Therapy Culture: Cultivating Vulnerability in an Uncertain Age

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Psychology Press, 2004 - Social Science - 245 pages
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Therapy Culture explores the powerful influence of therapeutic imperative in Anglo-American societies. In recent decades virtually every sphere of life has become subject to a new emotional culture. Professor Furedi suggests that the recent cultural turn toward the realm of the emotions coincides with a radical redefinition of personhood. Increasingly vulnerability is presented as the defining feature of people's psychology. Terms like people 'at risk', 'scarred for life' or 'emotional damage' evoke a unique sense of powerlessness. Furedi questions the widely accepted thesis that the therapeutic turn represents an enlightened shift towards emotions. He claims that therapeutic culture is primarily about imposing a new conformity through the management of people's emotions. Through framing the problem of everyday life through the prism of emotions, therapeutic culture incites people to feel powerless and ill. Drawing on developments in popular culture, political and social life, Furedi provides a path-breaking analysis of the therapeutic turn.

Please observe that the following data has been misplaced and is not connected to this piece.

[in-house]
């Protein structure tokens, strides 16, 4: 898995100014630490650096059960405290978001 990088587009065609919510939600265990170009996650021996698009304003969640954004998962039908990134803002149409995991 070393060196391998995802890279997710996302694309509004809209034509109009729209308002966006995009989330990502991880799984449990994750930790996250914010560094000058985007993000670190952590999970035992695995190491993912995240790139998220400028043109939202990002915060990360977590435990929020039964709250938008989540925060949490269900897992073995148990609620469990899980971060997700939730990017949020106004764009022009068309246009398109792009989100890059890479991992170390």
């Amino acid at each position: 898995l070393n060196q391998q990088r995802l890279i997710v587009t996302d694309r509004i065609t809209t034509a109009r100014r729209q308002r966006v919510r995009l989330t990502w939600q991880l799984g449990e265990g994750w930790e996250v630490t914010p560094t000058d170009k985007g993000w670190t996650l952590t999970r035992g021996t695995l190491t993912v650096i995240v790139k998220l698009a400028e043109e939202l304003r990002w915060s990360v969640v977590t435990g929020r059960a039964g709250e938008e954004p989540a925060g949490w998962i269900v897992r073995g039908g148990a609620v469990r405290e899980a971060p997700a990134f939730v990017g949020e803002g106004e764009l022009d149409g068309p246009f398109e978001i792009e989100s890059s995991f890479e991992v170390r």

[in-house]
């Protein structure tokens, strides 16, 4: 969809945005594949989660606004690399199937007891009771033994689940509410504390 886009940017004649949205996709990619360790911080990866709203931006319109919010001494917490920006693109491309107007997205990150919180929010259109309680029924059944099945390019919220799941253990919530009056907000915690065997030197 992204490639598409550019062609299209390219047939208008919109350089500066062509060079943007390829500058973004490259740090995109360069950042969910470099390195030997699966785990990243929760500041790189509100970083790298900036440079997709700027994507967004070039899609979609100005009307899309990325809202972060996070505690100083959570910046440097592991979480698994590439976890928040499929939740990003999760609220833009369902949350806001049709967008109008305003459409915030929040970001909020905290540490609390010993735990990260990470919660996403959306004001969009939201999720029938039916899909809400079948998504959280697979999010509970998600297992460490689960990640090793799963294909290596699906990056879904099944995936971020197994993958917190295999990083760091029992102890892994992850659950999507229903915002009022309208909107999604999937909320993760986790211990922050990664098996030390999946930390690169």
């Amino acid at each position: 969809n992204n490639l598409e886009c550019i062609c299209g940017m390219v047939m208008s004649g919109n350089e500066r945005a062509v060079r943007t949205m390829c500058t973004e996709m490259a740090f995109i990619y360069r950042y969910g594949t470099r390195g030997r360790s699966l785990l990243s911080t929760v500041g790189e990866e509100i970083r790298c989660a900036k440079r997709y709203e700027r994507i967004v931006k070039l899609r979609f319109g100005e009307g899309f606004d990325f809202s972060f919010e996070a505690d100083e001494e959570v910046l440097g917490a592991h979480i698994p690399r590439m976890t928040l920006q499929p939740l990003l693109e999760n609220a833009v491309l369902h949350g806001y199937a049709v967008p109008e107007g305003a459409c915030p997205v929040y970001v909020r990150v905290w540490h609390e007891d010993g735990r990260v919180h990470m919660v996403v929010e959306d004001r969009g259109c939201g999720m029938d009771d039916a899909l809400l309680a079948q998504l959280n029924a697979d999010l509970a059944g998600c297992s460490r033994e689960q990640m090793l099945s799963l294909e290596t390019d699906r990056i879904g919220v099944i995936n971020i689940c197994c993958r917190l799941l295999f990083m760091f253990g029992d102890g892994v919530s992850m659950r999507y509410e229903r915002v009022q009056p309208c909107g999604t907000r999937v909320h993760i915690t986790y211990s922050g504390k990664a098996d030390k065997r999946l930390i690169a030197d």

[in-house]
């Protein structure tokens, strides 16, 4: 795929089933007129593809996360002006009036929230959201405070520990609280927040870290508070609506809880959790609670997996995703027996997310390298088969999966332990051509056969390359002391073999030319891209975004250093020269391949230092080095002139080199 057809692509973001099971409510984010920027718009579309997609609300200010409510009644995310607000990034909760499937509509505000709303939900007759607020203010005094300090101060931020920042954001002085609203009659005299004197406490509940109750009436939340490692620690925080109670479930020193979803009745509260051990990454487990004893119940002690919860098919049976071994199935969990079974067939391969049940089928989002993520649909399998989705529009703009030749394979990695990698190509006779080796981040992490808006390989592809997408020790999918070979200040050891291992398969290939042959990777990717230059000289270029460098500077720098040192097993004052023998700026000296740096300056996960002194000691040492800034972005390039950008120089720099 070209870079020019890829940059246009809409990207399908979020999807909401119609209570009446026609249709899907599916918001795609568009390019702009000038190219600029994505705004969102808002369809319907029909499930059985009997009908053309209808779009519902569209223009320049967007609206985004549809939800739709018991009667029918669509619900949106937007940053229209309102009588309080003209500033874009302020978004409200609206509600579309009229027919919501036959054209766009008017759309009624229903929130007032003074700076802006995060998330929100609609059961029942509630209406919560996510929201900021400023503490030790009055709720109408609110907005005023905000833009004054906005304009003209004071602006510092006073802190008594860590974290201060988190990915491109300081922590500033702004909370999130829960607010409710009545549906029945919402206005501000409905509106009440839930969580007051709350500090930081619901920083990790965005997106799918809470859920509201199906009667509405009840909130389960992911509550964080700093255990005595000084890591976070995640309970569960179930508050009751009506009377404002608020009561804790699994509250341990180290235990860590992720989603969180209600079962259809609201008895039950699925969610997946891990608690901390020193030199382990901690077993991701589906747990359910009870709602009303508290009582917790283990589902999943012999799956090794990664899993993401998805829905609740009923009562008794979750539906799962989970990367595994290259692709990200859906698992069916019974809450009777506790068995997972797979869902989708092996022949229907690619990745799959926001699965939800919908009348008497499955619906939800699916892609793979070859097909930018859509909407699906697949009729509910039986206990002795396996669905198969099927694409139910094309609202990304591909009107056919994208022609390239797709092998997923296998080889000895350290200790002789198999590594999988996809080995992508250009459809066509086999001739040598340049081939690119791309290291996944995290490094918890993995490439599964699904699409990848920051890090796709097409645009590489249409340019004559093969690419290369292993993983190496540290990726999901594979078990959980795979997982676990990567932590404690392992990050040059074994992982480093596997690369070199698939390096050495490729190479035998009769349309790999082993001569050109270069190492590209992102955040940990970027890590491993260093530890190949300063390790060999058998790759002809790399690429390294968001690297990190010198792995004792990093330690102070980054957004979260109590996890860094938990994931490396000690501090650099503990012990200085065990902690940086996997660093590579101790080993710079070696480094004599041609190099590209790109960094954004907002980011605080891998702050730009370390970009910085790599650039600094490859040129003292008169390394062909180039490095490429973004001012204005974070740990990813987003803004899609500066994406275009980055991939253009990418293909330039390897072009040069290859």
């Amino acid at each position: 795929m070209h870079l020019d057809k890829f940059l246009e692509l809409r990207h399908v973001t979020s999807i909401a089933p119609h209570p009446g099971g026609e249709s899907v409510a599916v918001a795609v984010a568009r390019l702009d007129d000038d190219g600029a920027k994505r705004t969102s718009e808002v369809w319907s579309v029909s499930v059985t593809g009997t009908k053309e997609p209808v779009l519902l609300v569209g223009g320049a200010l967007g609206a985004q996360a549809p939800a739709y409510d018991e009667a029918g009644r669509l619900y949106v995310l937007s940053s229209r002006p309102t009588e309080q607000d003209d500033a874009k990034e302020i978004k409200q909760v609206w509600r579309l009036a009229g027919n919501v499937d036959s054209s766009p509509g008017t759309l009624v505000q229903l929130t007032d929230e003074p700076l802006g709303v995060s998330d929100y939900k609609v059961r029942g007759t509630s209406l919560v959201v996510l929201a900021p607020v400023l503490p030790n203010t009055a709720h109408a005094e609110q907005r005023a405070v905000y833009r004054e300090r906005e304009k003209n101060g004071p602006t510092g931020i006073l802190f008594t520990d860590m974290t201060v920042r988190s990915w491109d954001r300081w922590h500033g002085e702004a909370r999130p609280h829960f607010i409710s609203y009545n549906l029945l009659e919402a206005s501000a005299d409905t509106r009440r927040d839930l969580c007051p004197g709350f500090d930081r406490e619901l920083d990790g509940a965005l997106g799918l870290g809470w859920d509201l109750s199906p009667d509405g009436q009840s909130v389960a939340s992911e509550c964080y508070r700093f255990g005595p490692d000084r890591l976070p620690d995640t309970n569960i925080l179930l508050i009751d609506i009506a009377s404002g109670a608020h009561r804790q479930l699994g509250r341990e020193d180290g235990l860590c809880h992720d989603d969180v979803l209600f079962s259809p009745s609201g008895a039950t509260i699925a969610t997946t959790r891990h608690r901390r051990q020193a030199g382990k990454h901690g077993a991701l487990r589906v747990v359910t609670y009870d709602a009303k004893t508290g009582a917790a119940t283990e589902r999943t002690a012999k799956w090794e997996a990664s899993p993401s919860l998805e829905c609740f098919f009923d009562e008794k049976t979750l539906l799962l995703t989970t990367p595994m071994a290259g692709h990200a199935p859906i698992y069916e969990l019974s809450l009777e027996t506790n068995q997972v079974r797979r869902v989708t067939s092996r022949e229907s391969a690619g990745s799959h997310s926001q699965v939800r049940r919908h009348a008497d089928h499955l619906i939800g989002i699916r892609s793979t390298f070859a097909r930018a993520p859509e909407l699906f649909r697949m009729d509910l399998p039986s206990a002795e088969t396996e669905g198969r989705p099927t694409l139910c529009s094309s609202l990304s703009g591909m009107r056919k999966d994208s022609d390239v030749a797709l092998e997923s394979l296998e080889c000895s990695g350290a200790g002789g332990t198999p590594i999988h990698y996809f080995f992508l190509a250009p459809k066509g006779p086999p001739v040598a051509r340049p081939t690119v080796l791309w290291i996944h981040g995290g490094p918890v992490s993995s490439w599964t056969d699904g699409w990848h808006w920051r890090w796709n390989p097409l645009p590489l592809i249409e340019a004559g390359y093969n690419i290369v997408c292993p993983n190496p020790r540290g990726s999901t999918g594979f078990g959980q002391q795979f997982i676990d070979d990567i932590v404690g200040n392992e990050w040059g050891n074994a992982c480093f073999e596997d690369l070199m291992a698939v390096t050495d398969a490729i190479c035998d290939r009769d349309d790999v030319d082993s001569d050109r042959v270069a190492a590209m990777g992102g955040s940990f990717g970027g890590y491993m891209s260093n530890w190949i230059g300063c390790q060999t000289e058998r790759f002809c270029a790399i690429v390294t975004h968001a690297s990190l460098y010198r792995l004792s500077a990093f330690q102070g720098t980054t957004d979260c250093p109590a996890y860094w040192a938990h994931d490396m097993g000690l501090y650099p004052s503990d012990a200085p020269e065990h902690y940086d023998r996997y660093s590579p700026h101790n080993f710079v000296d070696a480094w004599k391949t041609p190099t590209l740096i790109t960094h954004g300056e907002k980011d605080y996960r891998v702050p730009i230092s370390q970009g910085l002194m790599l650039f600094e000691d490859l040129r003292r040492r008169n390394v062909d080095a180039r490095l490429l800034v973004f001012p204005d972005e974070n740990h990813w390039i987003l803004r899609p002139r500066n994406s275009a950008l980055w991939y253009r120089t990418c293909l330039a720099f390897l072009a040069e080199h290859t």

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Contents

The culture of emotionalism
24
The politics of emotion
44
Targeting privacy and informal relations
66
How did we get here?
84
The diminished self
106
The self at risk
127
Fragile identity hooked on selfesteem
143
Conferring recognition the quest for identity and the state
162
Therapeutic claimsmaking and the demand for a diagnosis
175
does it matter?
195
Notes
205
Bibliography
226
Index
237
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About the author (2004)

Frank Furedi is Professor of Sociology at the University of Kent, Canterbury.

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